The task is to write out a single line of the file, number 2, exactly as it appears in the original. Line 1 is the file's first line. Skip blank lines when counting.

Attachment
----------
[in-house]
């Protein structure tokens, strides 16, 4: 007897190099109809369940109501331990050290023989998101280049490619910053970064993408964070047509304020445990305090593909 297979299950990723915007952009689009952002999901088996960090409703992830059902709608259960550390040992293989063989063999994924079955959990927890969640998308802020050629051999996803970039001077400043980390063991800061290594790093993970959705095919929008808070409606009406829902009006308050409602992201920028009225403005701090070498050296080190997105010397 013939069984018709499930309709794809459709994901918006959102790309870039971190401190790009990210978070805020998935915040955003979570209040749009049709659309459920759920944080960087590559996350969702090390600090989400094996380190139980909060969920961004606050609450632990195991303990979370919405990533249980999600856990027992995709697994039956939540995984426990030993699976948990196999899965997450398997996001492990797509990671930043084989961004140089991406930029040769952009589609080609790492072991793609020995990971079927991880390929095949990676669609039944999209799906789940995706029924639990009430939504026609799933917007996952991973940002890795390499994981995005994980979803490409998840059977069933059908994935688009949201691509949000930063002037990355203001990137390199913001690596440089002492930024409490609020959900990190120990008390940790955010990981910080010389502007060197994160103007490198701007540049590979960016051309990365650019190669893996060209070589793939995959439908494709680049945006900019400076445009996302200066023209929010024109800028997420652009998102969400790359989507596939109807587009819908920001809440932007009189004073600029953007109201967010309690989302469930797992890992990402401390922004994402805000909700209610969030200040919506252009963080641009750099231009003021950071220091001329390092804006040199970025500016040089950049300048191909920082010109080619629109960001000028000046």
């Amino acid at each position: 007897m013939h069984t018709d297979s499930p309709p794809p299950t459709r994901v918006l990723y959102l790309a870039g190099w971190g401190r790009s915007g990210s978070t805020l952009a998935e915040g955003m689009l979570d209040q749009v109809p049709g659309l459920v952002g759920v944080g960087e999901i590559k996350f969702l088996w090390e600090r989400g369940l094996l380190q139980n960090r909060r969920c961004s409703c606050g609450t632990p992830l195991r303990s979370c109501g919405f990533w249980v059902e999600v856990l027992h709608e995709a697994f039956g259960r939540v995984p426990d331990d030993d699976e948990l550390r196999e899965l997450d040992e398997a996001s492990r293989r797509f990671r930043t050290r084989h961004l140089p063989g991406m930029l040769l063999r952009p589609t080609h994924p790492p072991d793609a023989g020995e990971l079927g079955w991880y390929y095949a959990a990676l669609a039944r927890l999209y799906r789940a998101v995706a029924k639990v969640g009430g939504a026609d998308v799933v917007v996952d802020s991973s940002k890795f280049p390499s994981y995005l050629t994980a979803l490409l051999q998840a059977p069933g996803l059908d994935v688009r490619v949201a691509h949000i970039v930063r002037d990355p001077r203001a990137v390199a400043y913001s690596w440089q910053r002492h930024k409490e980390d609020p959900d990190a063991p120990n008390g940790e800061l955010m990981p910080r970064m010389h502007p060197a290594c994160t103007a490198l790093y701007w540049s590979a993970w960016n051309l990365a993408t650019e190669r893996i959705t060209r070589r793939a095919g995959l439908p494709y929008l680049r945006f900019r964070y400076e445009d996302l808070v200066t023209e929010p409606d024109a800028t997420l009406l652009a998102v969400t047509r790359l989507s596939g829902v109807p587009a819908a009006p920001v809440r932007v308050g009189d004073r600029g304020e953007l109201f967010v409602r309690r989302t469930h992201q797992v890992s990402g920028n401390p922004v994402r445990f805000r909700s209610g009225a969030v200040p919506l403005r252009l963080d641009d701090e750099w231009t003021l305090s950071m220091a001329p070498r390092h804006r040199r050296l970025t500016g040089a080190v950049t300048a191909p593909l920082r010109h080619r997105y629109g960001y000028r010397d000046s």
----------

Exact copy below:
């Protein structure tokens, strides 16, 4: 007897190099109809369940109501331990050290023989998101280049490619910053970064993408964070047509304020445990305090593909 297979299950990723915007952009689009952002999901088996960090409703992830059902709608259960550390040992293989063989063999994924079955959990927890969640998308802020050629051999996803970039001077400043980390063991800061290594790093993970959705095919929008808070409606009406829902009006308050409602992201920028009225403005701090070498050296080190997105010397 013939069984018709499930309709794809459709994901918006959102790309870039971190401190790009990210978070805020998935915040955003979570209040749009049709659309459920759920944080960087590559996350969702090390600090989400094996380190139980909060969920961004606050609450632990195991303990979370919405990533249980999600856990027992995709697994039956939540995984426990030993699976948990196999899965997450398997996001492990797509990671930043084989961004140089991406930029040769952009589609080609790492072991793609020995990971079927991880390929095949990676669609039944999209799906789940995706029924639990009430939504026609799933917007996952991973940002890795390499994981995005994980979803490409998840059977069933059908994935688009949201691509949000930063002037990355203001990137390199913001690596440089002492930024409490609020959900990190120990008390940790955010990981910080010389502007060197994160103007490198701007540049590979960016051309990365650019190669893996060209070589793939995959439908494709680049945006900019400076445009996302200066023209929010024109800028997420652009998102969400790359989507596939109807587009819908920001809440932007009189004073600029953007109201967010309690989302469930797992890992990402401390922004994402805000909700209610969030200040919506252009963080641009750099231009003021950071220091001329390092804006040199970025500016040089950049300048191909920082010109080619629109960001000028000046």